Puerto Rico Secretary of Economic Development and Commerce Manuel Laboy, who has been involved in talks with Tesla, told Bloomberg that the territory is serious about transforming its energy infrastructure and is considering microgrids with solar and other renewable sources but that funding is a concern.
“There’s a long way to go,” Kunkel said. “From a technical standpoint, there no reason you couldn’t integrate solar and battery backup, but there has to be a commitment on the part of the Puerto Rican government that that’s the direction and they want to see investment in these areas.”
Building out microgrids in rural and urban areas could help jump-start a new economy for Puerto Rico, adding installer and maintenance jobs at renewable energy and storage companies.
“The goal is to teach people to be literate with solar technology to the point where they won’t depend on grid or on power bills in the future,” said Walter Meyer, co-founder of Resilient Power Puerto Rico. “They can invest in their own businesses or jobs, or hire new employees, which helps grow the Puerto Rican economy from the ground up.”
Meyer and a team of volunteer solar installers have been working in rural Puerto Rico, bringing renewable, off-grid power to homes that will likely be among the last to see their grid power restored, and teaching people about solar technology as they go. Solar companies have donated panels, solar generators and inverters to the group’s efforts, and battery manufacturers have provided batteries or sold them at less than wholesale prices, Meyer said.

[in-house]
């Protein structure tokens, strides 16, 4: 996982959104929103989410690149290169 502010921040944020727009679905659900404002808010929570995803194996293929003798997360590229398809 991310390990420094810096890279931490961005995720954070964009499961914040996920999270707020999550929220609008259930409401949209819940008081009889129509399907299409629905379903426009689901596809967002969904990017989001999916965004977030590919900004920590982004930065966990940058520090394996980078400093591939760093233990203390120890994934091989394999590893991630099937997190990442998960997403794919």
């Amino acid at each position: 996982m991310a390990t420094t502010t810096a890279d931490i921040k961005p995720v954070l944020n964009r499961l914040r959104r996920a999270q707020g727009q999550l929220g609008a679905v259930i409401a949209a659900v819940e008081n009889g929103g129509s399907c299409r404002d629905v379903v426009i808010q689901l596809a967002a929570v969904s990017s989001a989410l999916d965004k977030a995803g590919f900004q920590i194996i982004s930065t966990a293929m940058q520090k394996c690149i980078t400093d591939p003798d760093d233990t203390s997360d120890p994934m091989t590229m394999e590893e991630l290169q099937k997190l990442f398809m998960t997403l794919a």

“It’s an all-in effort,” he said. While the government focuses on restoration efforts in populated areas of the island, “we’re working from edge of grid in and expecting to meet in the middle at some point.”
The ultimate goal is to create a system of microgrids―small-scale power grids that operate independently of the centralized grid―that can utilize renewable energy like rooftop solar.
“You’re never going to see Puerto Rico the same again from a technology perspective,” Meyer said. “Every level of government is talking about microgrids.”